IMHO: The Day the Software Died

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Not all that long ago, I could have easily written a very flattering article on using WebSphere and VisualAge for Java (VAJ) to develop powerful Web-based applications for the new low-end iSeries computers. I've been steadily expanding my little set of tools into a fully mature product that allows existing legacy systems to be accessed via graphical interfaces, and WebSphere and VAJ provided a productive and inexpensive way to do that. Run on a very reasonably priced Model 270, this environment had all the makings of a revolution in business application deployment.

Unfortunately, some of IBM's tactics have shaken me to the core. For example, consider these excerpts taken from the IBM Web site last summer:
· "Version 4.0 brings together the functions of Version 3 Standard Edition and Enterprise Edition into a single product." (
· "WebSphere Application Server, V4.0--available beginning June 30, for $8,000 (single server) $12,000 (multi-server)." (

Subsequently, I received a call from John Quarantello of the iSeries e-business marketing department. John verified these two pieces of information, but wanted to assure me that there would be a free alternative (which has since been revealed to be Apache and Tomcat running natively under OS/400). But this assurance from IBM only came in reaction to the furor caused by the other two statements.

Taken individually, neither quote is particularly earth-shattering, but together they may epitomize the death of software distribution as we know it. Alarmist? Perhaps, but let's review this in a little more detail. IBM gave us WebSphere. IBM told us to use WebSphere. And now IBM is going to start charging for WebSphere? Why would they do that? Call me crazy, but I've been seeing a trend lately.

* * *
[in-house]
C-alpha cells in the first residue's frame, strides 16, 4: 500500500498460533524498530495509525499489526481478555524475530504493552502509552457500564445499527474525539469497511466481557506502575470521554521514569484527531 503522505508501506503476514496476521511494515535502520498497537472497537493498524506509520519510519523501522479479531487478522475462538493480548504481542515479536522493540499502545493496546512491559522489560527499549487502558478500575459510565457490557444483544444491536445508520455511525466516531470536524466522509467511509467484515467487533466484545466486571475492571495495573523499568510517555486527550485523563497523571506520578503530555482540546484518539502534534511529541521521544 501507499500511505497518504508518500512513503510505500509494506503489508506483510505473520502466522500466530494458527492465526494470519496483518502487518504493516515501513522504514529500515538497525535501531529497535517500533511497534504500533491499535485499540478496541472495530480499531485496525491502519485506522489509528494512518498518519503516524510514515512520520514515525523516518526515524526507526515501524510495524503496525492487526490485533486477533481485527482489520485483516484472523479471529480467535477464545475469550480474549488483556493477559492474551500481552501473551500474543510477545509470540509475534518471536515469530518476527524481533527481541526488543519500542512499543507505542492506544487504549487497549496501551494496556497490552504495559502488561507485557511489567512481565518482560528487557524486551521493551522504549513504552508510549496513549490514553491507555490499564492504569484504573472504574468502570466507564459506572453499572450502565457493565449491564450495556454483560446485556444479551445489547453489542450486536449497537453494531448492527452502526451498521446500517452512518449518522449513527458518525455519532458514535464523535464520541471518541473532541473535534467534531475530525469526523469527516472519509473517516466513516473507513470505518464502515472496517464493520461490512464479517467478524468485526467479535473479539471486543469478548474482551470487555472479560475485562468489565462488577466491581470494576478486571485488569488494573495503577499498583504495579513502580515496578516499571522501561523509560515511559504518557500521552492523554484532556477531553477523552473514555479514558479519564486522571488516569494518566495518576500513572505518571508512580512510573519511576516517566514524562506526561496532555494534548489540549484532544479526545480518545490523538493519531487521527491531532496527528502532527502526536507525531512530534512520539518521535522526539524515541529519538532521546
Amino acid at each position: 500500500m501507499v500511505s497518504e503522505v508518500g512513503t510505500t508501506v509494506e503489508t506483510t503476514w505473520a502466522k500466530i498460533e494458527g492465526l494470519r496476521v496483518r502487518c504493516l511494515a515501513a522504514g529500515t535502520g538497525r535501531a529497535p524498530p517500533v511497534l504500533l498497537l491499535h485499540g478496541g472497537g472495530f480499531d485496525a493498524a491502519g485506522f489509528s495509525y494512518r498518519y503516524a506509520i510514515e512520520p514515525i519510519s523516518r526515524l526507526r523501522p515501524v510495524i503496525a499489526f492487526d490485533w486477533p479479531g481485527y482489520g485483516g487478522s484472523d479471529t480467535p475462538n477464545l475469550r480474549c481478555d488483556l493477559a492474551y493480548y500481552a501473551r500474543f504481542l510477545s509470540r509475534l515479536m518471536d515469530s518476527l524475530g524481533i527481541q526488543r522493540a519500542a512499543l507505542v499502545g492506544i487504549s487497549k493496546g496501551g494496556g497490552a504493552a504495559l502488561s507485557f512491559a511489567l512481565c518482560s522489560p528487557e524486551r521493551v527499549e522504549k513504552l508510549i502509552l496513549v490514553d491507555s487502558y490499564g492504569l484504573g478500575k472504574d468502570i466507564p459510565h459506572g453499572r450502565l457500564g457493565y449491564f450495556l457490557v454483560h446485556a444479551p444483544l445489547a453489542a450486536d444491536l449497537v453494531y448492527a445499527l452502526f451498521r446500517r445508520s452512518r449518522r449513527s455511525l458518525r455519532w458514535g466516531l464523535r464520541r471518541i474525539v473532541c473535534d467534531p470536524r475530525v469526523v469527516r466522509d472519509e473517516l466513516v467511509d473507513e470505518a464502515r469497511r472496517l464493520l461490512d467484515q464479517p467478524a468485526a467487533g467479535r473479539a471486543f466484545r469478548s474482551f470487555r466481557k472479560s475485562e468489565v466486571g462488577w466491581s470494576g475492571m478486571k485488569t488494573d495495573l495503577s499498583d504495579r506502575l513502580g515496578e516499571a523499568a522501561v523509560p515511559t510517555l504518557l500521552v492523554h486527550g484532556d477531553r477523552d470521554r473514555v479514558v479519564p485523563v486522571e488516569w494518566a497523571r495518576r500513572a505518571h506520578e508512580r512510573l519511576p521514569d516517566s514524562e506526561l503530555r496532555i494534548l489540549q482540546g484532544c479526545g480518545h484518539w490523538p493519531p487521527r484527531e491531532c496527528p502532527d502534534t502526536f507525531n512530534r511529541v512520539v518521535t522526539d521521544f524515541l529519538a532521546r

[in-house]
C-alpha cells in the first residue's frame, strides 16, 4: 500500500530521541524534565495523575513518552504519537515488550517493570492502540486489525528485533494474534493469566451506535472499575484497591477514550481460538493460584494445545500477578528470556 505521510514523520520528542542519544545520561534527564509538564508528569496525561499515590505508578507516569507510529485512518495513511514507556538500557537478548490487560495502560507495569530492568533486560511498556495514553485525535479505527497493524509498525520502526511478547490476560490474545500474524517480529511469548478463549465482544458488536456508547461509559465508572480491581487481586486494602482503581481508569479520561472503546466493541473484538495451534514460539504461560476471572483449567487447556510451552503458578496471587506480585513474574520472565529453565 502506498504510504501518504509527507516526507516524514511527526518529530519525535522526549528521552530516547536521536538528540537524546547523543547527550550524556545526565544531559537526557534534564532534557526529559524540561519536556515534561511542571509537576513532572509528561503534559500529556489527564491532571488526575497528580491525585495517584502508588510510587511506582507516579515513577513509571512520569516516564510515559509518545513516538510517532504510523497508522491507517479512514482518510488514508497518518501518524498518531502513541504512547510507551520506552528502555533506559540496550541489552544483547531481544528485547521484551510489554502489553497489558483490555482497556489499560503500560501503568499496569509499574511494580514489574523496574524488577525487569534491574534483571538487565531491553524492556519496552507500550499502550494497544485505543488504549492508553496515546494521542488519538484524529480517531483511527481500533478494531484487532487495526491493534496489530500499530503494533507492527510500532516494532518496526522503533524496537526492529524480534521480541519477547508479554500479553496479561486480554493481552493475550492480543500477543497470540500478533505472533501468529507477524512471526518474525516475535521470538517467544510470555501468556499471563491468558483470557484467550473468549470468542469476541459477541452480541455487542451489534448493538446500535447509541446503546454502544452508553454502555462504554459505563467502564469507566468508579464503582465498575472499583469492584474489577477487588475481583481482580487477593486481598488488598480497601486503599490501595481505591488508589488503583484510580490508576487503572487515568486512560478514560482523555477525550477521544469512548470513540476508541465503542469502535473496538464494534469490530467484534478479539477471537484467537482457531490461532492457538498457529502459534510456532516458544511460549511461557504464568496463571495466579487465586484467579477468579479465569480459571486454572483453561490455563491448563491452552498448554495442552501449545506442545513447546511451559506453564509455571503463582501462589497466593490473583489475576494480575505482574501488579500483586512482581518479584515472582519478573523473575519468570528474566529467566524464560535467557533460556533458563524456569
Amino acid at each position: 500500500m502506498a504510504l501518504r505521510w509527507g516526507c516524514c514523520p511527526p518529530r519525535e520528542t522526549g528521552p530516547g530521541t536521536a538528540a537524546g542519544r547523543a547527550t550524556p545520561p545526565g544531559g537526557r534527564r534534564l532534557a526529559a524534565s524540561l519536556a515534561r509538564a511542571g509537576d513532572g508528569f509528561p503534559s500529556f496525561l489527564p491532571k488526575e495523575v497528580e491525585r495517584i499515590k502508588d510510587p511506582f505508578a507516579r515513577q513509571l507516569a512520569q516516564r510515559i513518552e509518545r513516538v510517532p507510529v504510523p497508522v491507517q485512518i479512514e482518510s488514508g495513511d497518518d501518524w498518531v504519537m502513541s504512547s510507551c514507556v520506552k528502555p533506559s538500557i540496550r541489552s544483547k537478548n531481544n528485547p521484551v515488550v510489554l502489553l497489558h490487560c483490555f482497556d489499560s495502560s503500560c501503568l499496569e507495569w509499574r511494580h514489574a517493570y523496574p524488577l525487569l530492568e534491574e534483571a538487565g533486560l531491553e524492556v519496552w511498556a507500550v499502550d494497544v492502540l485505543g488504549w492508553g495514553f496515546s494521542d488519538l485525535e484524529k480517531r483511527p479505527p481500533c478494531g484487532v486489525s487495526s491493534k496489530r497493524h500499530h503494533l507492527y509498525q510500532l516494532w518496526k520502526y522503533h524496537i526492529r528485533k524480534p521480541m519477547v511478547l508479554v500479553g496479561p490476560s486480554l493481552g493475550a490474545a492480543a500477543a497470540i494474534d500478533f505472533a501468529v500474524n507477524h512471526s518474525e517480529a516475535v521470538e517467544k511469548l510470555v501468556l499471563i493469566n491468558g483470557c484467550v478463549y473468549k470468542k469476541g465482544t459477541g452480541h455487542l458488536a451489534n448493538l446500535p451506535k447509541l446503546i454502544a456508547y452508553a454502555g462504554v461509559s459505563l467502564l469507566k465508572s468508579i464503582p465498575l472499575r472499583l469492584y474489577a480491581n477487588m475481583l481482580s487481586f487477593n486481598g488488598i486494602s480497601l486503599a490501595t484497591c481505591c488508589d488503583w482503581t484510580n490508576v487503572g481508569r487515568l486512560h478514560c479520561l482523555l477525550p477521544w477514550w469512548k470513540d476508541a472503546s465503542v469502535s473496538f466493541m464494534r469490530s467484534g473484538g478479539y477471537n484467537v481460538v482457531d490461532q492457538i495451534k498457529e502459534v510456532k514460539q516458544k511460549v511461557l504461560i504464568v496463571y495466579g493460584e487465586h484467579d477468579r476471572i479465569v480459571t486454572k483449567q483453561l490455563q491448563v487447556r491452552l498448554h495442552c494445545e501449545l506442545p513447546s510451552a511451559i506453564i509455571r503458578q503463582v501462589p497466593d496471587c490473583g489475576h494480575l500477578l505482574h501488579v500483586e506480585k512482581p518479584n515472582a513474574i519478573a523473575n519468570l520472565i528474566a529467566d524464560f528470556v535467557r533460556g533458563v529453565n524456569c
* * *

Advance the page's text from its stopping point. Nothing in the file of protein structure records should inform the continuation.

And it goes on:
The trend is toward "application servers," rent-a-program devices similar to ATMs. You download the software, pay a transaction fee of some type, and when you need it again, you pay for it again. As this technology matures, you'll simply send a message to a server and be charged for an answer. A software vendor's dream--getting a royalty every time someone uses the software! And once someone is locked into your server, there's no need to worry about silly things like consumer needs or quality issues. Take a page from the airlines or power companies. Flight cancellations? Cattle car seating? Rolling blackouts? Ridiculous gas prices? No matter! We're the monopoly, and you have no choice!

But there's something slowing this trend--the custom software shop. As long as it's economically feasible to purchase custom software that performs better than off-the-shelf shrink-wrapped "solutions," smart businesses will pay for that software to be developed. Companies run better on software that reflects their particular business rules, rather than someone's generic idea of good business practices. Because of this, the custom software shop has always been the primary developer of good business software, as well as the thorn in the side of those who would shrink-wrap business systems.

So how to get rid of those pesky custom software developers? Here's how: Provide free tools to build software for your proprietary model. Offer the servers for that model free of charge. Make it more expensive to develop programs from scratch and to maintain existing legacy systems than it is to use the pieces from your servers. And once you have locked the developers in, start charging!